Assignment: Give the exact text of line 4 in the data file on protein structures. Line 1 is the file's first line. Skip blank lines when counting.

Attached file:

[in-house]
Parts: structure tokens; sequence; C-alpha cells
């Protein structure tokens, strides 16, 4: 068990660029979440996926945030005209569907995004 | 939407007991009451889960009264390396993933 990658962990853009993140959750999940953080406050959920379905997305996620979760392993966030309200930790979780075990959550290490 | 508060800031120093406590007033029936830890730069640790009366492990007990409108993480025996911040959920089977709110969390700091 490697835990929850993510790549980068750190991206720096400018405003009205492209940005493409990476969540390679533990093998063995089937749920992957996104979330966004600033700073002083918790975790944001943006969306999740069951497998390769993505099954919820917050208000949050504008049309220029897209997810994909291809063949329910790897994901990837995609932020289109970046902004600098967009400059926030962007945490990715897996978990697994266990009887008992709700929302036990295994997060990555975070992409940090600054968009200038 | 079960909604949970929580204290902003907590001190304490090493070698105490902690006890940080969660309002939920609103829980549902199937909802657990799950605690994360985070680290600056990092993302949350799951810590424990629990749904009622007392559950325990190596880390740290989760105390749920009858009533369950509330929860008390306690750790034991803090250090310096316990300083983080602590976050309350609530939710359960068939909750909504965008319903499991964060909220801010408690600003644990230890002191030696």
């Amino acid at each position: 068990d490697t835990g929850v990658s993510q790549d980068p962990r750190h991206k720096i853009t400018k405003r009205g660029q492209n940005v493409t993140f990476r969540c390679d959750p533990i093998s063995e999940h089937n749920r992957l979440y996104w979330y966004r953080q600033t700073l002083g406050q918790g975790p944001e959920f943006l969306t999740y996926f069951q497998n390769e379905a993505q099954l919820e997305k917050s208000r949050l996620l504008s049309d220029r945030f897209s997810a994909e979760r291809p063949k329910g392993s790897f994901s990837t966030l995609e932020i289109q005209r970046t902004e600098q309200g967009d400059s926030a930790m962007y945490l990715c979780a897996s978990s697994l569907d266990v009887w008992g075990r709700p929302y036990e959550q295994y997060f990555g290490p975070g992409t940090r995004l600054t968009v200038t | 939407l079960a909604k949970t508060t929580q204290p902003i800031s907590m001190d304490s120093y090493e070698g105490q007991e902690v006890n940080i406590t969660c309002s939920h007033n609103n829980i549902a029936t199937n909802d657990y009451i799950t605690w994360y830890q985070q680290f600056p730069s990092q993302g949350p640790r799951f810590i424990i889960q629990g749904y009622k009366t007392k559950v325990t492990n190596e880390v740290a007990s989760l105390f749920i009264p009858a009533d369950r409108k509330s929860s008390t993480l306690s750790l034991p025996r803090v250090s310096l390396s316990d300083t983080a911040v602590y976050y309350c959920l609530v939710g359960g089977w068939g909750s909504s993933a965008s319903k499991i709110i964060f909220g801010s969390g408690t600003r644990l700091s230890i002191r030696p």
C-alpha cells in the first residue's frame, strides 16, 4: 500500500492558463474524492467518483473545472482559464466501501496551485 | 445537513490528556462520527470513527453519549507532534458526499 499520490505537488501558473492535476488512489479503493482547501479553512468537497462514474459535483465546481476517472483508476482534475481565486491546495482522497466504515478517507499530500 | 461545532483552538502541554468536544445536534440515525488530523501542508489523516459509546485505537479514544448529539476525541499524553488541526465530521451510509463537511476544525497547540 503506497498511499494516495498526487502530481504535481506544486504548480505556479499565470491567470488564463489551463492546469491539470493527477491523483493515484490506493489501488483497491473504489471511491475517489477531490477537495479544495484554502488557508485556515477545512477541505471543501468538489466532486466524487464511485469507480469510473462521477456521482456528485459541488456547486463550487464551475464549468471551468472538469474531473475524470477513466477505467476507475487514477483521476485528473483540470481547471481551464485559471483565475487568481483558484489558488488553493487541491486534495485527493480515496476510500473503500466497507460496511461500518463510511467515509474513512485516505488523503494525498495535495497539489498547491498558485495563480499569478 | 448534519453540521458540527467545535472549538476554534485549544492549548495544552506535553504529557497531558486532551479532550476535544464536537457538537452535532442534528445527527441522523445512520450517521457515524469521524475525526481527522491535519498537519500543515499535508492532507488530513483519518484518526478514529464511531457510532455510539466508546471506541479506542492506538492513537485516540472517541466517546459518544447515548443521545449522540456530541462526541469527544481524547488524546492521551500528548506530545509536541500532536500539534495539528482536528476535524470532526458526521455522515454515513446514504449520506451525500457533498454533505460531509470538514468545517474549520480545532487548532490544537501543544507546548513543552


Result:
């Amino acid at each position: 068990d490697t835990g929850v990658s993510q790549d980068p962990r750190h991206k720096i853009t400018k405003r009205g660029q492209n940005v493409t993140f990476r969540c390679d959750p533990i093998s063995e999940h089937n749920r992957l979440y996104w979330y966004r953080q600033t700073l002083g406050q918790g975790p944001e959920f943006l969306t999740y996926f069951q497998n390769e379905a993505q099954l919820e997305k917050s208000r949050l996620l504008s049309d220029r945030f897209s997810a994909e979760r291809p063949k329910g392993s790897f994901s990837t966030l995609e932020i289109q005209r970046t902004e600098q309200g967009d400059s926030a930790m962007y945490l990715c979780a897996s978990s697994l569907d266990v009887w008992g075990r709700p929302y036990e959550q295994y997060f990555g290490p975070g992409t940090r995004l600054t968009v200038t | 939407l079960a909604k949970t508060t929580q204290p902003i800031s907590m001190d304490s120093y090493e070698g105490q007991e902690v006890n940080i406590t969660c309002s939920h007033n609103n829980i549902a029936t199937n909802d657990y009451i799950t605690w994360y830890q985070q680290f600056p730069s990092q993302g949350p640790r799951f810590i424990i889960q629990g749904y009622k009366t007392k559950v325990t492990n190596e880390v740290a007990s989760l105390f749920i009264p009858a009533d369950r409108k509330s929860s008390t993480l306690s750790l034991p025996r803090v250090s310096l390396s316990d300083t983080a911040v602590y976050y309350c959920l609530v939710g359960g089977w068939g909750s909504s993933a965008s319903k499991i709110i964060f909220g801010s969390g408690t600003r644990l700091s230890i002191r030696p």